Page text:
What is a Calming Room
A calming room is a safe space. An area that provides protection for the user. In some situations these rooms may include sensory elements to help relax and de-escalate the user. These rooms are very useful and can be used for both children and adults. They are found in schools, hospitals and even some prisons. They are ideal for individuals with social and emotional behavioural difficulties (SEBD), emotional and behavioural difficulties (EBD) and persons on the Autistic Spectrum.
They can also be used in settings where users may have a tendency to get agitated or are of an emotionally raised state, such as in care homes and in prisons. They can also be beneficial for users who suffer with a tendency to self harm.
The idea of a Calming Room is to create a safe area where the user enters as a measure to control risk to both themselves and to others around them. The area is generally fully padded, including floors, walls, windows, radiators etc. A soft plinth, like a seat or bed can also be installed to provide comfort.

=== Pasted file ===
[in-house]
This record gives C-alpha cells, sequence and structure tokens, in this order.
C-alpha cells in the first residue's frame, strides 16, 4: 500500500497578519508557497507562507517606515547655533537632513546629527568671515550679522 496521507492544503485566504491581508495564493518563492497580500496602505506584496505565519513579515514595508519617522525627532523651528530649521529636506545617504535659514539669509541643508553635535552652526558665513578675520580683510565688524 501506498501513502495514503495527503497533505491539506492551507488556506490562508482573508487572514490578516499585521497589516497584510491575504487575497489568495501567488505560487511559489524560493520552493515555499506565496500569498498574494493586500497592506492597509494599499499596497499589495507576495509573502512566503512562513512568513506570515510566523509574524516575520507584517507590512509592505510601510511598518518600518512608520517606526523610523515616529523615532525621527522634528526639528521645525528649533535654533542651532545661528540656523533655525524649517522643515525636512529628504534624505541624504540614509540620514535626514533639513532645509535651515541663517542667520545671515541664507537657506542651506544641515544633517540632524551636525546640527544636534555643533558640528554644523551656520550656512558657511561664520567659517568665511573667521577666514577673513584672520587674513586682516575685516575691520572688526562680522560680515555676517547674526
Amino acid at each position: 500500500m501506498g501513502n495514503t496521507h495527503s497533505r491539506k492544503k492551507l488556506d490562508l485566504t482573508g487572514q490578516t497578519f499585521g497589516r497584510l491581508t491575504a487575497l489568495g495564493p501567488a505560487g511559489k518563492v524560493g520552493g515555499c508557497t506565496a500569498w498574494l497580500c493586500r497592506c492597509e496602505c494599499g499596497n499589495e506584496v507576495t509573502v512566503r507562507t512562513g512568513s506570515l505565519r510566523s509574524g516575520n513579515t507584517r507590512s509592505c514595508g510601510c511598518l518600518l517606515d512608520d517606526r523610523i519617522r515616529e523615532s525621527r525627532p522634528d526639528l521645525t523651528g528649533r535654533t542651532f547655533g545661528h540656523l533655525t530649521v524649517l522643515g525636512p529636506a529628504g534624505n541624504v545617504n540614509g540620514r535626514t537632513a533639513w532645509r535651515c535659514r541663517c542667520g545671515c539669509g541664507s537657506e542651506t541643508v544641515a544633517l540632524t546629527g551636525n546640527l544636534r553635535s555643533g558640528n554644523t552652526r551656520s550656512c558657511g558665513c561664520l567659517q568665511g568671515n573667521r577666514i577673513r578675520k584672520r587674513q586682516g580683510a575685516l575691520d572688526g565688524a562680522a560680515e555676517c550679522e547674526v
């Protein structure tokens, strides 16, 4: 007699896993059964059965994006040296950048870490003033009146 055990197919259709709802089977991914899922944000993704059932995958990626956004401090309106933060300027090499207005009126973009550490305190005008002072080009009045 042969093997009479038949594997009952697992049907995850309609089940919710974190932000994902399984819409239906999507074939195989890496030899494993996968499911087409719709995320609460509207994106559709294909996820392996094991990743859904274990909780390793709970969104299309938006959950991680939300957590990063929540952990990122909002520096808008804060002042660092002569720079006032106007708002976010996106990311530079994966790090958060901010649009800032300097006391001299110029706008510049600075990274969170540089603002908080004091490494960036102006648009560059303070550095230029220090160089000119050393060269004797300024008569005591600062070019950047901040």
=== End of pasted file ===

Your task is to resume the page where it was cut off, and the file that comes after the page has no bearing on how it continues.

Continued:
The use of auxiliary technology can also be beneficial, but it has to be carefully considered. The aim is not to create escalated behaviour, because the user knows they will get a “reward” by being able to play with any lighting. These areas are best utilised when closely managed with human control of the environment and of any rewards depending on each individual case. Technology does have its place though, as the distraction of calming sound and lighting can help to quickly reduce the raised emotional state.